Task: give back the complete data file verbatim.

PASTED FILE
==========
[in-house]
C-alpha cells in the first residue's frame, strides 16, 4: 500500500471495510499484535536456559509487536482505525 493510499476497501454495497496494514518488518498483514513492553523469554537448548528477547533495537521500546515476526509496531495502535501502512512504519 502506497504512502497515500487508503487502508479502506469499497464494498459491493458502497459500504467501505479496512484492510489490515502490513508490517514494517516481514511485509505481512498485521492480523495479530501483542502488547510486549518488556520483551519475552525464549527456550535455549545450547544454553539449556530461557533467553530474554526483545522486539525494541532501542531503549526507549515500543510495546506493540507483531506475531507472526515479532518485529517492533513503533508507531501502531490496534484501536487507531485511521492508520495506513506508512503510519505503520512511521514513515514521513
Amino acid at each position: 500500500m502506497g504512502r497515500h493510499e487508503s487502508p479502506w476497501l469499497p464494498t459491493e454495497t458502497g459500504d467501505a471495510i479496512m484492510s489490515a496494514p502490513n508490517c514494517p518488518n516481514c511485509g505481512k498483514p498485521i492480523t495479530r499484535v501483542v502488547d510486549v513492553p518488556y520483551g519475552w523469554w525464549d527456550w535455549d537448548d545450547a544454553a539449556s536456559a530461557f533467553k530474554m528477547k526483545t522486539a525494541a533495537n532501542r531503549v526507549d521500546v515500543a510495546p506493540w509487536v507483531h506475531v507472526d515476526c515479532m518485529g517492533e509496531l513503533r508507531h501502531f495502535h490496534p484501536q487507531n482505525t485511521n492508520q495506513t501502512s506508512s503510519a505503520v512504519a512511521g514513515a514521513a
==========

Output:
[in-house]
C-alpha cells in the first residue's frame, strides 16, 4: 500500500471495510499484535536456559509487536482505525 493510499476497501454495497496494514518488518498483514513492553523469554537448548528477547533495537521500546515476526509496531495502535501502512512504519 502506497504512502497515500487508503487502508479502506469499497464494498459491493458502497459500504467501505479496512484492510489490515502490513508490517514494517516481514511485509505481512498485521492480523495479530501483542502488547510486549518488556520483551519475552525464549527456550535455549545450547544454553539449556530461557533467553530474554526483545522486539525494541532501542531503549526507549515500543510495546506493540507483531506475531507472526515479532518485529517492533513503533508507531501502531490496534484501536487507531485511521492508520495506513506508512503510519505503520512511521514513515514521513
Amino acid at each position: 500500500m502506497g504512502r497515500h493510499e487508503s487502508p479502506w476497501l469499497p464494498t459491493e454495497t458502497g459500504d467501505a471495510i479496512m484492510s489490515a496494514p502490513n508490517c514494517p518488518n516481514c511485509g505481512k498483514p498485521i492480523t495479530r499484535v501483542v502488547d510486549v513492553p518488556y520483551g519475552w523469554w525464549d527456550w535455549d537448548d545450547a544454553a539449556s536456559a530461557f533467553k530474554m528477547k526483545t522486539a525494541a533495537n532501542r531503549v526507549d521500546v515500543a510495546p506493540w509487536v507483531h506475531v507472526d515476526c515479532m518485529g517492533e509496531l513503533r508507531h501502531f495502535h490496534p484501536q487507531n482505525t485511521n492508520q495506513t501502512s506508512s503510519a505503520v512504519a512511521g514513515a514521513a